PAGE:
Southeast Conference continues with natural resources discussion

    Juneau, Alaska (KINY) US Senator Lisa Murkowski urged the Conference to stay involved in the rule making for changes to the Roadless rule in the Tongass National Forest. She also spoke of adding new opportunities for heli-skiing near Haines. She also spoke on further development of minerals in Alaska to relieve the dependence the US has on China.

    She also congratulated Hoonah for adding a second dock at Icy Strait Point to accommodate larger cruise ships in 2020.
    Murkowski said the Congress has also took up laws that assist the hydro power industry.
    “There is a lot of activity going on in Southeast.  I’m excited to work with you on ways to improve the southeast economy.”

    Commissioner of the Department of Natural Resources Corri Feige said 94-percent of southeast lands are federal lands with 78-percent in the Tongass National Forest and 16-percent in Glacier Bay National Park.

    2.5 percent of southeast are state land that are managed by the Mental Health Trust and the University of Alaska.   Alaska ranks as one of the top 10 mineral producers in the world.  We have four percent of the worlds copper and lead, 8-percent of the gold, 6-percent of zinc, and 4-percent of the worlds silver.

    There are 475 state mining claims in southeast.  Alaska ranked second for mineral potential success in the world.

    The Kensington Mine produced 113,778 ounces of gold in 2018.  There were 886 mining jobs in Juneau.  92-percent of these are made up by Kensington and Greens Creek Mines.  Greens Creek produced 9.953 million ounces of silver, and 51,483 ounces of gold in 2018.
    Kensington has proposed to expand the operation.

    The Division of Forestry will offer approximately 33 million board feet this year, the full allowable cut.  They are considering two long-term timber sales in southeast.  
    “The intent of those two sales would help to stabilize the industry and help the industry convert from old growth to young growth or second growth cuts.”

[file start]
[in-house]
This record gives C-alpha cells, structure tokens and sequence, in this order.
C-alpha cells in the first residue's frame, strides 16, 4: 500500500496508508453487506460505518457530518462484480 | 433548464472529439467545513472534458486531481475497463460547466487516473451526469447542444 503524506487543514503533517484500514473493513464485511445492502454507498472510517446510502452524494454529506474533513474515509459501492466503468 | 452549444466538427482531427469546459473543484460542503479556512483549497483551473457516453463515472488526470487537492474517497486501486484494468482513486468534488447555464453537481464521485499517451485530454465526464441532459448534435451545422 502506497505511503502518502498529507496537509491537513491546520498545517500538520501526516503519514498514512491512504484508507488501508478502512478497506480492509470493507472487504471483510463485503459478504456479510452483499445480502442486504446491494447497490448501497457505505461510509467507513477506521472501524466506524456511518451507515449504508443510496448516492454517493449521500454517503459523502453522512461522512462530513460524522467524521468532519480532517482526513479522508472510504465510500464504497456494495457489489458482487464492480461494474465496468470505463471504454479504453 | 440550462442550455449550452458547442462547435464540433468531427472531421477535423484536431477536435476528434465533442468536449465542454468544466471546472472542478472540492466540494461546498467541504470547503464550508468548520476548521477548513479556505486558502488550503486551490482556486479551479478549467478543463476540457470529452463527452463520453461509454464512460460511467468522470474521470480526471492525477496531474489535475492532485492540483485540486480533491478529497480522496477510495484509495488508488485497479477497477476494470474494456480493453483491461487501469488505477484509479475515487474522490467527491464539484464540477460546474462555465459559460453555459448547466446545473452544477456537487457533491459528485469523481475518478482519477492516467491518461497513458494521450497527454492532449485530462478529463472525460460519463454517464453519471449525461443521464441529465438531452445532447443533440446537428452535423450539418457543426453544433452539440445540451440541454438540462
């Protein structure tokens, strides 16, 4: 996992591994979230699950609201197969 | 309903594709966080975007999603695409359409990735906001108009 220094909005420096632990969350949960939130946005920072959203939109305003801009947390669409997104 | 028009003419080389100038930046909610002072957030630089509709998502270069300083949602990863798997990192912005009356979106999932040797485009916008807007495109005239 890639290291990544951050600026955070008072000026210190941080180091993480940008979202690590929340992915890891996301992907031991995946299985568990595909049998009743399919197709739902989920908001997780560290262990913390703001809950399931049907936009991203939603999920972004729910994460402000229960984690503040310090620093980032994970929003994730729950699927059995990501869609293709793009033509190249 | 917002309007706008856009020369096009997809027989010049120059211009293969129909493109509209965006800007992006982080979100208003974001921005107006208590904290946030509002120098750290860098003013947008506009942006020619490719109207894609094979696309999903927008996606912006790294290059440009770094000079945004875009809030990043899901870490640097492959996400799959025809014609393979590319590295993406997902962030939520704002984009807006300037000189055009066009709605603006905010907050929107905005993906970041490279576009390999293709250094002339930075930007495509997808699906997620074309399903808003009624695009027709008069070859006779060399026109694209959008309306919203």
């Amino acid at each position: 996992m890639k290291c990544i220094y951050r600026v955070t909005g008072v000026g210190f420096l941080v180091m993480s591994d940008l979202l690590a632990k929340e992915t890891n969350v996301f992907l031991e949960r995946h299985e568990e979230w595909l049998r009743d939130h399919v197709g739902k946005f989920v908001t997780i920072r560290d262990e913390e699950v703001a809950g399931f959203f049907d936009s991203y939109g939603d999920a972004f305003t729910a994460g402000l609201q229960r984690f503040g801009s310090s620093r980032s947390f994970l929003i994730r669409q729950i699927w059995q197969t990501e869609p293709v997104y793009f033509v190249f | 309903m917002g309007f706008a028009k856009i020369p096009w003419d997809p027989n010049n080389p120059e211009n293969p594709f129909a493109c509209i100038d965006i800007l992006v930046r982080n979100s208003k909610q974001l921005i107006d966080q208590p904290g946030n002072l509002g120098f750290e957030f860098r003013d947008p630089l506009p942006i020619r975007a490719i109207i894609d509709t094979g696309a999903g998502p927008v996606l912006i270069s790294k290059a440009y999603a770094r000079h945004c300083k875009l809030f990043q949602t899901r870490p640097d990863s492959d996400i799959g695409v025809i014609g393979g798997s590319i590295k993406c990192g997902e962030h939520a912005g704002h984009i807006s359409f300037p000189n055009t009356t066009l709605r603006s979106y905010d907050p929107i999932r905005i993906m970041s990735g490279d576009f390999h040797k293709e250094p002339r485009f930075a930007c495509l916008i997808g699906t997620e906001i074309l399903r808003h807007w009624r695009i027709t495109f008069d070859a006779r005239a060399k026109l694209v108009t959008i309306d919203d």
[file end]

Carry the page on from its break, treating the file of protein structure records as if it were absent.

The draft environmental impact statement for changes to the Tongass National Forest Roadless Rule this summer.  They state would like completion of the final rule in the summer of 2020.
    “We are reviewing our policies and support the economies of southeast Alaska with natural resource development programs.”

    Julianne Curry of Icicle Seafoods gave a presentation on the impacts of seafood on our economy.
    The number of workers in the commercial seafood sector is 6,100.  Processing employs 4,100 and there are over 1,100 support jobs.
    The total economic impact is $706 million.  Seafood is the largest private sector industry in the state.

    Sitka had the busiest port with $121 million, Ketchikan had $93 million and Petersburg $83 million in 2018.
    Max Stanley of Barnacle Foods spoke about their Coast to Kitchen project.  They manufacture kelp and create salsa, pickles and dry seasonings.  They distribute products throughout Alaska and the lower 48.  They also have a retail outlet in Juneau.
    “We have higher quality and a fresher product,” he told the Conference.
    They plan to expand the product line and double production in 2019 while also expanding into the California markets.
    He said visitors are looking for an authentic experience and Alaska mariculture provides that experience.
    Stanley said there is huge potential for a mariculture industry in southeast Alaska.  He said kelp and seaweed are grown worldwide, there is a demand for oysters, mussels and geoducks.  Southeast Alaska has the ideal ecosystem and an existing infrastructure and workforce to kick start the industry.
    There are 58 aquatic farms in the state, five hatcheries and seven nurseries.  There were 16 applications for mariculture projects in southeast Alaska since 2017.
    “We are primed to grow a prosperous mariculture industry in southeast Alaska,” he added.

    Adam Zaleski of the Douglas Island Pink and Chum, said commercial harvest at the facility since 1979 totals over 40 million salmon with a value of $185 million.  In the last five years sport fishing has harvested 44-thousnand Coho, 17-thousand sockeye and 9 thousand king salmon.
    In 2013 an economic impact study on DIPAC included the employment of 1,235 workers, $25.7 million in labor income, $10.8 million for commercial fleets, $9.4 million in processing and $1.6 million for sport fishing.

    In 2018 the McDowell Group did a region-wide study on contributions between 2012-2018 showed an average of 222 million pounds of hatchery salmon with an average value of $120 million.

    In southeast, between 2012-2016 hatcheries employed an average of 1,975 workers, with a labor income of $90.7 million and an economic output of over $237 million.

    The DIPAC board has also funded 44 scholarships for college and technical training since 2011 with a total value of $447,0000 since 2011.
    The DIPAC visitor center hosted more than 77,000 tourists in 2018.

    Michael Rovito of the Alaska Power Association said APA members are focused on renewable energy that is economically feasible.  Another priority is holding rates down for fuel, taking advantage of new technology and diversifying generation sources.
    He said they’ve also increased investment in cyber security.
    “You would be amazed at the amount of cyber attacks on small utilities.”  

    Many members have switched to smart meters to improve operational efficiencies, increase consumer control and lower costs.
    The APA also wrote the US Forest Service to advocate for a complete Alaska exemption from the Roadless rule.

     

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